The most compelling part of Teo’s story, though, is his journey. How after three mostly mediocre seasons for the team, he helped turn this season into one Irish fans will talk about for years.
The turning point may have actually come last season. After a 31-17 loss to USC last October, Kelly was asked if getting players to play like he wants at Notre Dame was a harder sell than at other schools. Kelly replied: ‘‘You can see the players that I recruited here. You know who they are. We've had one class of recruiting, kids that I've had my hand on. The other guys here are coming along, but it’s a process. It can’t happen overnight. They’re getting there. They’re making good progress.’’
That upset some players, with Te'o tweeting: ‘‘Playin for my bros and that’s it!!!!’’
Kelly apologized for his remarks.
‘‘I think anytime in a family there are going to be some disagreements,’’ Kelly said. ‘‘Maybe the way I did it wasn’t the appropriate way. But I think it was pretty clear that we understood each other in terms of what my expectations were. I just wish I handled it better.’’
The Irish came together after that, with Te'o the catalyst as the Irish won four of their next five.
The fact that a Mormon from Hawaii who hates cold weather wound up at a Roman Catholic university in a northern Indiana city that averages more than 70 inches of snow a year seems unlikely, especially considering he was such a big fan of archrival USC growing up that he was in tears when the Irish nearly upset the Trojans in 2005.
Te'o wore shorts and flip-flops for his campus visit during a blustery November weekend when some in the crowd threw snowballs at Irish players during an embarrassing 24-23 loss to Syracuse, the first eight-loss team to ever beat the Irish.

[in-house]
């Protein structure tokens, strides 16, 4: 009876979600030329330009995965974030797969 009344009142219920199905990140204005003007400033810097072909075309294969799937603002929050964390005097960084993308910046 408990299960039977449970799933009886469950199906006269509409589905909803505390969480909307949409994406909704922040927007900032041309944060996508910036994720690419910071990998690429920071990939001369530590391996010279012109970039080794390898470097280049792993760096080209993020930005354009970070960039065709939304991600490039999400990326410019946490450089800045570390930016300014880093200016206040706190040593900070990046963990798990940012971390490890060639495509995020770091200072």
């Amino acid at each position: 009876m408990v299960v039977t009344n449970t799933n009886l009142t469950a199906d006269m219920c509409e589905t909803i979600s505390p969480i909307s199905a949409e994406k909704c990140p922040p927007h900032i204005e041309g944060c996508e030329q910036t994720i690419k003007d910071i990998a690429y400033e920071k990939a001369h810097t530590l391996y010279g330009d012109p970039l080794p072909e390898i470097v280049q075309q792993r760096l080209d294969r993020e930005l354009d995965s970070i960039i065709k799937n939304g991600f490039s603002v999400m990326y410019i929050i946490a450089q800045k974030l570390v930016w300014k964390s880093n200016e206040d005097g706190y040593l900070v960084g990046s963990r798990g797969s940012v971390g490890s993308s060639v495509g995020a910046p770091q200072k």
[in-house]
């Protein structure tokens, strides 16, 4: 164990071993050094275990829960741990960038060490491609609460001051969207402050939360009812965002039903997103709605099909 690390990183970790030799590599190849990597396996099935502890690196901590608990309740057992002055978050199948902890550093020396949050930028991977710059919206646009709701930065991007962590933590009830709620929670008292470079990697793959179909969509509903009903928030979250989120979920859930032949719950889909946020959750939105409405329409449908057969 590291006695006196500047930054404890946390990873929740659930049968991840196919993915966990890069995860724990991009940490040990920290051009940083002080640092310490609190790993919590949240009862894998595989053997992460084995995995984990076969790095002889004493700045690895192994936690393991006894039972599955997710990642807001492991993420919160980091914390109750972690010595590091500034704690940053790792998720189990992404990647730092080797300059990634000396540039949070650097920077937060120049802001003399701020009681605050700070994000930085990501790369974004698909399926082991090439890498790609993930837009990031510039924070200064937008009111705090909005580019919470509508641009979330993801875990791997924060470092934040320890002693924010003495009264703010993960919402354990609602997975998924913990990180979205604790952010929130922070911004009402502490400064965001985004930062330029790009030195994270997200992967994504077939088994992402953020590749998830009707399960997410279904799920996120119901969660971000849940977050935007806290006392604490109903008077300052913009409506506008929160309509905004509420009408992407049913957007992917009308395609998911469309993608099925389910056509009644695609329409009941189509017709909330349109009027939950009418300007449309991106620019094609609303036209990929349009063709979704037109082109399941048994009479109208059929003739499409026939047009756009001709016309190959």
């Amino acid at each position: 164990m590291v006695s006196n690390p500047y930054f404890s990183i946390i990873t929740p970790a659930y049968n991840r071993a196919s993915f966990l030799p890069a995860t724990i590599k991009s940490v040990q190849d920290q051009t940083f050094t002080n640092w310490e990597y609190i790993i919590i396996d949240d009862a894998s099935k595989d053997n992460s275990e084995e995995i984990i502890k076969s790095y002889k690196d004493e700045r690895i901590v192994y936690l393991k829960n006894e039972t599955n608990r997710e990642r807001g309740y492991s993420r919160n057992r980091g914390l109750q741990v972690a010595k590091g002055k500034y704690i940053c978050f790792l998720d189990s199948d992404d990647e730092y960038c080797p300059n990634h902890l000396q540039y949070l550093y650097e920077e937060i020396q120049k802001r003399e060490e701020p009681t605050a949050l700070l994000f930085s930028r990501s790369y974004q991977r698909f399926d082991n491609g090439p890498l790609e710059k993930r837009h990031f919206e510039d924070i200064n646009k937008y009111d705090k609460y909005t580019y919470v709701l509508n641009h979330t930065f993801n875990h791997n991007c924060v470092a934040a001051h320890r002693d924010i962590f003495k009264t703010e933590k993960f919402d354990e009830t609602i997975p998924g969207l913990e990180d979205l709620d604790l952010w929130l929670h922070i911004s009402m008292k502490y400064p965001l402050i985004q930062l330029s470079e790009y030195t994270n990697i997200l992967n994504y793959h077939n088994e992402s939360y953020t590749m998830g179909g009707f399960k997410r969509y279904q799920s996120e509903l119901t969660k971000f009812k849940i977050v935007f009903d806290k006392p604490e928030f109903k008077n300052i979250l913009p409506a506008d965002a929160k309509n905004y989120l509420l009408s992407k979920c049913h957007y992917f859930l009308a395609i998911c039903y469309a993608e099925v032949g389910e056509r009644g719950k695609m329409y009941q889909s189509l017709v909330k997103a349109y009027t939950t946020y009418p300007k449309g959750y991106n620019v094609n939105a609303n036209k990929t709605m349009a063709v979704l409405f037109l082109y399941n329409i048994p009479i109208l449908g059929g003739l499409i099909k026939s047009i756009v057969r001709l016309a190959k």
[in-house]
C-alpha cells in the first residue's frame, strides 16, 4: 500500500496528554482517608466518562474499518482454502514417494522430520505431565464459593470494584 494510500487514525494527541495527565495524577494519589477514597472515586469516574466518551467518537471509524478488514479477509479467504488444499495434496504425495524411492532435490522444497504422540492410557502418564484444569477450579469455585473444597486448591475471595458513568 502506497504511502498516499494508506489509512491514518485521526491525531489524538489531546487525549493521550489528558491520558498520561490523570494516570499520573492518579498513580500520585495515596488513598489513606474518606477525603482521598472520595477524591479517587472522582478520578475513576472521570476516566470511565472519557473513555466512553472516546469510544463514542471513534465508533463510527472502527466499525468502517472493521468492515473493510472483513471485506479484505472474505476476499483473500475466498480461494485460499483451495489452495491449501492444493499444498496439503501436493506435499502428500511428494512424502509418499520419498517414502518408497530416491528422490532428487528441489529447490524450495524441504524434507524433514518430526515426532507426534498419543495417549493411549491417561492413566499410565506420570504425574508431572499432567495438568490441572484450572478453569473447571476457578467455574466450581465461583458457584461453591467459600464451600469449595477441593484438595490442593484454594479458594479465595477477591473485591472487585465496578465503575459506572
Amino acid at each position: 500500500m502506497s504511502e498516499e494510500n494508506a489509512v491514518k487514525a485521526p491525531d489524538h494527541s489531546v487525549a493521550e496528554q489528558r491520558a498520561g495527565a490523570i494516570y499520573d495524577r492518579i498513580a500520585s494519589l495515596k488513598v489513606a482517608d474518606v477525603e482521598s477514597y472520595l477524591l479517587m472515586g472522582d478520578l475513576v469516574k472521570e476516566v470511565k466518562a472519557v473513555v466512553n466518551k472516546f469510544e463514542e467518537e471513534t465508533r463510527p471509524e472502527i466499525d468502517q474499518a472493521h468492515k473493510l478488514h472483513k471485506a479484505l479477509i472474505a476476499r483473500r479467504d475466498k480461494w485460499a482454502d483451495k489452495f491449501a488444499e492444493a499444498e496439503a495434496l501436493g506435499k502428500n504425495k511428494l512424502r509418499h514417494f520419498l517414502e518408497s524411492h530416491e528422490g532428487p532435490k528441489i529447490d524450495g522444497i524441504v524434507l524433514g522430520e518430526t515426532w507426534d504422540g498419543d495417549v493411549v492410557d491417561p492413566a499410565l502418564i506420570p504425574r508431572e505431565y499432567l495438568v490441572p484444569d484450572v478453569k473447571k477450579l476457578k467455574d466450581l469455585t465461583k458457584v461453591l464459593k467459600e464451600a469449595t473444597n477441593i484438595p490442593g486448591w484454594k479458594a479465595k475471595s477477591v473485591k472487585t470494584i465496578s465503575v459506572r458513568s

Te'o has said the game didn’t play a role in his decision. What did, though, was his English teacher showing the movie ‘‘Dead Poets Society’’ on the eve of signing day in February 2009. Te'o had already decided he was going to USC, but a character in the film struggling with a difficult life choice prompted Te'o to rethink his choice. He prayed, and something told him to go to Notre Dame.
He prayed again following his freshman season about whether to return or go on a Mormon mission. He did the same thing again a year ago when he was deciding whether to enter the NFL draft or return for his senior season.
He believes what has happened to him this season shows the power or prayer.
‘‘I think for anybody who’s questioning if God lives, he lives, and I'm an example of that. For those who don’t know if he answers your prayers, he does, because he answered mine. If he didn’t answer prayers, I wouldn’t be here. I wouldn’t have come here. I definitely wouldn’t have come back for my senior year. And I wouldn’t have done a lot of things that I've done,’’ he said.
Te'o hopes he'll leave a legacy, which he surely will if the Irish beat Alabama next month and win their first national championship since 1988. But the main thing he wants is to be remembered as someone who gave his best.
‘‘If you don’t do things to be the best at it, why are you doing it? So I'm just trying to be the best,’’ he said. ‘‘Once I leave here, I hope that the impact I've made not only on the football field but in people’s lives will forever be remembered.’’
AP Sports Writer Jeff Latzke in Norman, Okla., contributed to this report.